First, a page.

• From Buddha to Picasso – The collector Eduard von der Heydt

    20 april to 18 august 2013

    A mysterious goddess from Bali, Picasso’s Harlequin family, an Aztec snake: for Eduard von der Heydt (1882–1964) there was only one art – he called it ars una. As a young man he bought realist and modernist paintings as well as contemporary art. From 1920 he began collecting African sculptures as well as buying Chinese art. Within a few years, he possessed a unique collection of art from every continent on the globe.

    Eduard von der Heydt in his house in Zandvoort (Netherlands), 1933

  • He gave his non-European art collection as a gift to the city of Zurich, which in 1952 led to the foundation of the Museum Rietberg. For the first time, 180 works from his original collection are being brought together in a single exhibition and rooms from his various homes in Amsterdam, Zandvoort, Berlin and Ascona are reconstructed.

    Works by Cézanne and Munch displayed alongside African and Buddhist art illuminate von der Heydt’s approach to aesthetics. The open-minded patron and “Buddha of Monte Verità” is portrayed in all his many facets and contradictions. Von der Heydt came from a family of bankers and art collectors in Wuppertal, and became a Swiss citizen in 1937. Because of his financial dealings on behalf of German military intelligence during the Second World War he appeared before a Swiss military court in 1948 but was acquitted.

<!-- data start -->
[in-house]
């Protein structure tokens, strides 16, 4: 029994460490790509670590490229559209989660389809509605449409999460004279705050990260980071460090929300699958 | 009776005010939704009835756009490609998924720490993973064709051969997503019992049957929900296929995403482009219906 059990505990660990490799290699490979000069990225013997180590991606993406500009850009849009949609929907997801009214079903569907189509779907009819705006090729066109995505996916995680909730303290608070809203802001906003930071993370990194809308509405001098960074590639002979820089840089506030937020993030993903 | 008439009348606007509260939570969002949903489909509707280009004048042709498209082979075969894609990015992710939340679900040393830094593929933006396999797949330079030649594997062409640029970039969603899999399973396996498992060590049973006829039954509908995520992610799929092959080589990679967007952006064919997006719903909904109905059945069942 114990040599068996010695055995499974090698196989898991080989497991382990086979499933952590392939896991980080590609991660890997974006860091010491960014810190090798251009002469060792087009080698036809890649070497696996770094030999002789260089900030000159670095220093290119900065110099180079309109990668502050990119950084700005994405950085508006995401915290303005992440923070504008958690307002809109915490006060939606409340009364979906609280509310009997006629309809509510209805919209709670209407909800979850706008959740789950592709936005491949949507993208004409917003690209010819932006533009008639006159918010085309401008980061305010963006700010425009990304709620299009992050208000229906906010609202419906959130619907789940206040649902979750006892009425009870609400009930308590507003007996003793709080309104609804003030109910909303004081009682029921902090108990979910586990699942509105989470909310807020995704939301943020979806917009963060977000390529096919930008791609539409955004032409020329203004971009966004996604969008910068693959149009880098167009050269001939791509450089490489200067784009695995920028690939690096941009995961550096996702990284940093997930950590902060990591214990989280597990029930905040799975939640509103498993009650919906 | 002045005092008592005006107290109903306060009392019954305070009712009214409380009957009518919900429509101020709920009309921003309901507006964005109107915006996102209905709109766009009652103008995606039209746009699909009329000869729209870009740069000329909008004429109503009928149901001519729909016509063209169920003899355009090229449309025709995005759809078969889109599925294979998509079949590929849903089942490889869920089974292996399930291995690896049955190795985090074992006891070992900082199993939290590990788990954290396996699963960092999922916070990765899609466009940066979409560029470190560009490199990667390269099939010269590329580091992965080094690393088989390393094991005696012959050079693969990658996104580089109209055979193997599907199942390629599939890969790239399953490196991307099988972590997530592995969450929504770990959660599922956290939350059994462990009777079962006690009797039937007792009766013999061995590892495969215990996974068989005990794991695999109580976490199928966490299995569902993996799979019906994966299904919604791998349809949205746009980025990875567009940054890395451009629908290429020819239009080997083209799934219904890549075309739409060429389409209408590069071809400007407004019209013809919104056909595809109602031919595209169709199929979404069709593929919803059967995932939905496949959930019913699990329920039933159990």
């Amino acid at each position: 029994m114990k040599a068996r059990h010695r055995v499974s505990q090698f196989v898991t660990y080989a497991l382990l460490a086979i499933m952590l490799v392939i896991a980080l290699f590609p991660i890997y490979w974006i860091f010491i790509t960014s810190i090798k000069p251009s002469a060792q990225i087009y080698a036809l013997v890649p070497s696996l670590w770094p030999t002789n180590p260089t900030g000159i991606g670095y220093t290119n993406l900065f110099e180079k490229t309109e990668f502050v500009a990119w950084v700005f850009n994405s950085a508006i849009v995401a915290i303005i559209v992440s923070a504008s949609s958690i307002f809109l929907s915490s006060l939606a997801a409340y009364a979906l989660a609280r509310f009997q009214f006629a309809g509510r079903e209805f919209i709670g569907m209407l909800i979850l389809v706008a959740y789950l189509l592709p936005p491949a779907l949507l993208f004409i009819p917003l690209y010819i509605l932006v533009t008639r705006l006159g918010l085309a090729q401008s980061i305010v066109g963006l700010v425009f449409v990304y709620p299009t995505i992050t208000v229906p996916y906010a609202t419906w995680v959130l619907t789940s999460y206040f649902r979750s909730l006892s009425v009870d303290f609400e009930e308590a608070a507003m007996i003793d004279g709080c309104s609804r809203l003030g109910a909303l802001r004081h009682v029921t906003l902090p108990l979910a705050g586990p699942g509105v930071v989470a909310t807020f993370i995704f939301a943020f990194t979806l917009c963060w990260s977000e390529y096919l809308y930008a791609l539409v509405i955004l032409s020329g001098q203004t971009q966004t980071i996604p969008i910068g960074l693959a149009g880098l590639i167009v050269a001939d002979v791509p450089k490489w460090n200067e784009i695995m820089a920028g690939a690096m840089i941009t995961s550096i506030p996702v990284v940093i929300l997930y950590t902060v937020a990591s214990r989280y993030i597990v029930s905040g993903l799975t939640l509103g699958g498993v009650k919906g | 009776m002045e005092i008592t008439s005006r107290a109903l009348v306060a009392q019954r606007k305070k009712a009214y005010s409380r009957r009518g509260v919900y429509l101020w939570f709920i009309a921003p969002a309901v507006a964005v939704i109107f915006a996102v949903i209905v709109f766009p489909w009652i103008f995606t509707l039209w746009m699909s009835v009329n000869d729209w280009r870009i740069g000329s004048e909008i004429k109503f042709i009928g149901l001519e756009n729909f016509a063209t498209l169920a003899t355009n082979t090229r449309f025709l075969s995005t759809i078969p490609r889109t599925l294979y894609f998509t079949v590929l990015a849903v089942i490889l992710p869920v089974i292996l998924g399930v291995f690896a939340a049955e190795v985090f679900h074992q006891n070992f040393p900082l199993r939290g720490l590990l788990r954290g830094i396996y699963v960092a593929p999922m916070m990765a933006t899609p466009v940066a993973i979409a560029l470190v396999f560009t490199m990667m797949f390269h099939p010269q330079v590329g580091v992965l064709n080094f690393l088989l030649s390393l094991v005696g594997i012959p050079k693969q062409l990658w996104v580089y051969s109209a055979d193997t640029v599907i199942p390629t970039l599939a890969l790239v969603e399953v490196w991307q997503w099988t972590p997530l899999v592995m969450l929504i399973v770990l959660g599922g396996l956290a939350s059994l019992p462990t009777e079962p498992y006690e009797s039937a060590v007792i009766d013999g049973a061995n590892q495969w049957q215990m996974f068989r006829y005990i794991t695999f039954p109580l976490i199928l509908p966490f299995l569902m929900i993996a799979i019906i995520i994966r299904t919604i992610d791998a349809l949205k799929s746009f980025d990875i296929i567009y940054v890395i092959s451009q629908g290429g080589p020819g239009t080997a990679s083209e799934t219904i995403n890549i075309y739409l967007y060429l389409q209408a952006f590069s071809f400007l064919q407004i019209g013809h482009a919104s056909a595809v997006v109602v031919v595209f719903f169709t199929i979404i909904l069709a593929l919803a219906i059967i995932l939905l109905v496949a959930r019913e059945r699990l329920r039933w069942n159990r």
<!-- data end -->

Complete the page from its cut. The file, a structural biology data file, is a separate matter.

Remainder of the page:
Extensive photographic and archival material, the results of the latest research into the provenance of the works, films about his life and artworks as well as the new biography published to coincide with the exhibition all help to place this important collector in the context of a time marked by political and economic upheavals.

    Wikipedia article (in German)

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